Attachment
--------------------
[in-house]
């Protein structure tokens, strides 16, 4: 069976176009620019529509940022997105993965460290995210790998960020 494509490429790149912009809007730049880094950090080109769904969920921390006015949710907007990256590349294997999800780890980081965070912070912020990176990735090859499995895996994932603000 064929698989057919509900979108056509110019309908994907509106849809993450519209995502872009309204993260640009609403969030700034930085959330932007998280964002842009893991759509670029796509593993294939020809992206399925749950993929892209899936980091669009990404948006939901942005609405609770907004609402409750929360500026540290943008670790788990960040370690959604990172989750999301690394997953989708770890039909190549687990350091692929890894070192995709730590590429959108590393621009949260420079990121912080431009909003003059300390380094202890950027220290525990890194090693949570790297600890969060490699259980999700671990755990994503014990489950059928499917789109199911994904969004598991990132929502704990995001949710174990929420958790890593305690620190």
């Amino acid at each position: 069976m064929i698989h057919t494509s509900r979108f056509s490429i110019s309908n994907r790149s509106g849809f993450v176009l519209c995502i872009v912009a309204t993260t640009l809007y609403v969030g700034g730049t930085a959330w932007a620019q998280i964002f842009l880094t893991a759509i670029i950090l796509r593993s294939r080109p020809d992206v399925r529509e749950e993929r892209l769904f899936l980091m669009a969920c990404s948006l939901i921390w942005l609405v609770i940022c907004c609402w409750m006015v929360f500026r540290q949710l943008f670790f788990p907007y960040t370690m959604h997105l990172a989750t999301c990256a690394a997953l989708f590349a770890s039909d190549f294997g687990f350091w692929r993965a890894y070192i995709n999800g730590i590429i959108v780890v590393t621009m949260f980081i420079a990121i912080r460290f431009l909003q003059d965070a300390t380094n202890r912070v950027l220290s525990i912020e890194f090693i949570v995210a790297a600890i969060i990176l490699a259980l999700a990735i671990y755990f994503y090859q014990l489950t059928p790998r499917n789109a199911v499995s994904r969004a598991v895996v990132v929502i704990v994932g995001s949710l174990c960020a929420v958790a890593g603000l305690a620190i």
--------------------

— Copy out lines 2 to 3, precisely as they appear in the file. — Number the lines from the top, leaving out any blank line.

């Protein structure tokens, strides 16, 4: 069976176009620019529509940022997105993965460290995210790998960020 494509490429790149912009809007730049880094950090080109769904969920921390006015949710907007990256590349294997999800780890980081965070912070912020990176990735090859499995895996994932603000 064929698989057919509900979108056509110019309908994907509106849809993450519209995502872009309204993260640009609403969030700034930085959330932007998280964002842009893991759509670029796509593993294939020809992206399925749950993929892209899936980091669009990404948006939901942005609405609770907004609402409750929360500026540290943008670790788990960040370690959604990172989750999301690394997953989708770890039909190549687990350091692929890894070192995709730590590429959108590393621009949260420079990121912080431009909003003059300390380094202890950027220290525990890194090693949570790297600890969060490699259980999700671990755990994503014990489950059928499917789109199911994904969004598991990132929502704990995001949710174990929420958790890593305690620190």
């Amino acid at each position: 069976m064929i698989h057919t494509s509900r979108f056509s490429i110019s309908n994907r790149s509106g849809f993450v176009l519209c995502i872009v912009a309204t993260t640009l809007y609403v969030g700034g730049t930085a959330w932007a620019q998280i964002f842009l880094t893991a759509i670029i950090l796509r593993s294939r080109p020809d992206v399925r529509e749950e993929r892209l769904f899936l980091m669009a969920c990404s948006l939901i921390w942005l609405v609770i940022c907004c609402w409750m006015v929360f500026r540290q949710l943008f670790f788990p907007y960040t370690m959604h997105l990172a989750t999301c990256a690394a997953l989708f590349a770890s039909d190549f294997g687990f350091w692929r993965a890894y070192i995709n999800g730590i590429i959108v780890v590393t621009m949260f980081i420079a990121i912080r460290f431009l909003q003059d965070a300390t380094n202890r912070v950027l220290s525990i912020e890194f090693i949570v995210a790297a600890i969060i990176l490699a259980l999700a990735i671990y755990f994503y090859q014990l489950t059928p790998r499917n789109a199911v499995s994904r969004a598991v895996v990132v929502i704990v994932g995001s949710l174990c960020a929420v958790a890593g603000l305690a620190i």